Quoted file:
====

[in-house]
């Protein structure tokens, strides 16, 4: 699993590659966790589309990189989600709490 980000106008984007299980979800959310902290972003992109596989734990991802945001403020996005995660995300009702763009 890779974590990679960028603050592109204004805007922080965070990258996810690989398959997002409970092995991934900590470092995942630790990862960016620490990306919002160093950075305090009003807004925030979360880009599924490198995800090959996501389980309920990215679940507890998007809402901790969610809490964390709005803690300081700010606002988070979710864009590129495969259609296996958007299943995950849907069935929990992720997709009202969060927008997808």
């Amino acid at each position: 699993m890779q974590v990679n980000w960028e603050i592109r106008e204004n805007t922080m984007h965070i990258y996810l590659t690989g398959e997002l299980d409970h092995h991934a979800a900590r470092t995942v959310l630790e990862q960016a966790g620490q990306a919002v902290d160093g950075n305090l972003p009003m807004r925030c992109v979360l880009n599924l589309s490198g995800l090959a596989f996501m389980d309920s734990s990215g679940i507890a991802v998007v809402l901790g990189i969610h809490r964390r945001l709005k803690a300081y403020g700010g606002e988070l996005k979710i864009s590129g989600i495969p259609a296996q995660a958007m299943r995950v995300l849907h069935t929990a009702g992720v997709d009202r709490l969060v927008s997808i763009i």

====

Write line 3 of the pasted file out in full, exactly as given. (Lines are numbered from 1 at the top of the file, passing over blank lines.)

């Amino acid at each position: 699993m890779q974590v990679n980000w960028e603050i592109r106008e204004n805007t922080m984007h965070i990258y996810l590659t690989g398959e997002l299980d409970h092995h991934a979800a900590r470092t995942v959310l630790e990862q960016a966790g620490q990306a919002v902290d160093g950075n305090l972003p009003m807004r925030c992109v979360l880009n599924l589309s490198g995800l090959a596989f996501m389980d309920s734990s990215g679940i507890a991802v998007v809402l901790g990189i969610h809490r964390r945001l709005k803690a300081y403020g700010g606002e988070l996005k979710i864009s590129g989600i495969p259609a296996q995660a958007m299943r995950v995300l849907h069935t929990a009702g992720v997709d009202r709490l969060v927008s997808i763009i």